C. Annual supervisory training sessions to company supervisors in the function and uses of an EAP.

D. Communication and consultation with EAP staff by company supervisors about nonconfidential issues, should the need arise.

E. Periodic development and provision of EAP informational materials to the Employer work force.

F. Office space to provide necessary services.

IV. General Instructions

A. Proposal Content

Proposals must set forth full, accurate, and complete information as required by the RFB, and should:

  1. Describe how the respondent will deal with each item outlined in the section of this RFB headed "Scope of Services." This applies even if it is the intent of the respondent to eliminate the item or to substitute some other activity.
  2. Set forth an implementation plan specifying the staff credentials, capabilities, tasks to be performed, and relevant timetables for service.
  3. Provide budget breakdown and fee schedule.
  4. Provide original and five copies of bid.
  5. Provide reference list and permission statement allowing the Employer to contact references as needed.
  6. At the option of the respondent, include examples of no more than two relevant or similar projects provided by the respondent. It is highly desirable that, if such material is submitted, it be in the form of a brief summary that includes a description of the customer, description of services provided by respondent, description of the methodology employed, and examples of reporting forms used.

V. Criteria for Evaluating the Bids Received

The prospective contractor will be selected principally on the following criteria, though not necessarily in this order of ranking:

A. Offeror's proposed statement of work. Emphasis will be on soundness of approach, service provisions, previous experiences, and the quality of recommendations in meeting the Scope of Services.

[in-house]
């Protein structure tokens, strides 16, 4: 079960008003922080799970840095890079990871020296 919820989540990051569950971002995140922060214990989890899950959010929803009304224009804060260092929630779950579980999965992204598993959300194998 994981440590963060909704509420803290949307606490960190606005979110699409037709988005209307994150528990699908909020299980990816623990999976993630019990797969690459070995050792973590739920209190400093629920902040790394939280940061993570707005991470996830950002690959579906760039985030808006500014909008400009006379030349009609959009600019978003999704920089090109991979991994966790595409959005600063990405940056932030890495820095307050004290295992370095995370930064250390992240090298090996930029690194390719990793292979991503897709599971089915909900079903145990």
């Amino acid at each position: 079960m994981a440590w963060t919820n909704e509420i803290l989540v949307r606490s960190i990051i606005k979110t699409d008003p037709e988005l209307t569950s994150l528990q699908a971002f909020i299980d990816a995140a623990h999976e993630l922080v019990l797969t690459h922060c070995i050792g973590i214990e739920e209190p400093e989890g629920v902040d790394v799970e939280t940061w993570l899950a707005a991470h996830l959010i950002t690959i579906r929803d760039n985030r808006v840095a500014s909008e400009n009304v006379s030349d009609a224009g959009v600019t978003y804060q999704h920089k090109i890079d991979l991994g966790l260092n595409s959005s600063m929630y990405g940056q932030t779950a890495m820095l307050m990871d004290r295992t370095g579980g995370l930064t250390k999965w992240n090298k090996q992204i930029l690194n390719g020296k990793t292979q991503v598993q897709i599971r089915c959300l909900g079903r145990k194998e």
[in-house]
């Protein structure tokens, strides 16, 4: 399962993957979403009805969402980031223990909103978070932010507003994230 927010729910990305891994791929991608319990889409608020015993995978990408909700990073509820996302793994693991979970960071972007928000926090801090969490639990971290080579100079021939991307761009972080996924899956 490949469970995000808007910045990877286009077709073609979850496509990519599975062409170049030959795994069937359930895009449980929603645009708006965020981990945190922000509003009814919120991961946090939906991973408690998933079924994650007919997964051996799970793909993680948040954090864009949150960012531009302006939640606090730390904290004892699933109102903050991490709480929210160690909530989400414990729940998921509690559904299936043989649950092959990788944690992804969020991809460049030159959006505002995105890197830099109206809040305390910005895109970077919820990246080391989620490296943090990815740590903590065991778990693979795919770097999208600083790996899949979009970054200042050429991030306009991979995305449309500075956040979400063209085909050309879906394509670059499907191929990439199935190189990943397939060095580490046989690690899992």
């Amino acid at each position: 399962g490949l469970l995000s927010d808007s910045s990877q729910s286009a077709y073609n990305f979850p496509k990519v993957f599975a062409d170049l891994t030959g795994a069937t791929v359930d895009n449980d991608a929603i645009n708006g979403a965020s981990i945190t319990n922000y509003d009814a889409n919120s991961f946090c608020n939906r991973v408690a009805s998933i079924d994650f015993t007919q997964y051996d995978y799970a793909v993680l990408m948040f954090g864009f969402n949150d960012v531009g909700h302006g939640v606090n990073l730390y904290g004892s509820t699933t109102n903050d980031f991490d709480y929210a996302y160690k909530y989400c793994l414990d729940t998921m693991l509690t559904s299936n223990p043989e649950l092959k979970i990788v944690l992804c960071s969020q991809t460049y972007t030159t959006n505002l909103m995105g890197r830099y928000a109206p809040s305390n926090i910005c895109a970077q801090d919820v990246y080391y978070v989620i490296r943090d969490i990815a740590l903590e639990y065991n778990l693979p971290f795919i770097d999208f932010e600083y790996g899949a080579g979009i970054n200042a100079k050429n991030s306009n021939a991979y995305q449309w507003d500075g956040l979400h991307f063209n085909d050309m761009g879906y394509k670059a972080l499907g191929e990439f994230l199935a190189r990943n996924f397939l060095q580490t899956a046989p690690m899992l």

B. Capability for establishing working relationships. The personnel of this project must be able to work effectively with the management of the Employer. Documentation of previously successful relationships is preferred. Interviews with prospective contractors within competitive range may be conducted to provide input for this criterion.

C. Background and previous experience of agency/personnel (including consultant and subcontractors) to be assigned to provide EAP services and their demonstrated competence in the type of work to be performed (include a complete resume and time commitment for professional persons to be assigned).

D. Budget and fees.

E. Organization and management. Consideration will be given to administrative, management, and program controls, and the ability to commit staff and relevant resources to an EAP.

F. Ability to satisfy minimum indemnification and insurance requirements as detailed under Section IX herein.

VI. Contract Requirements

A formal contract arrangement will be entered into with the EAP provider selected and the Employer. The providers considered will be selected from responses to this RFB. Time period of the contract shall cover one year.

VII. Compliance with Federal and State Laws

The provider shall comply with all applicable Federal and State laws, rules, and regulations, and will not discriminate or permit discrimination against any person or group of persons on the grounds of sex, race, color, age, religion, or national origin in any manner prohibited by law.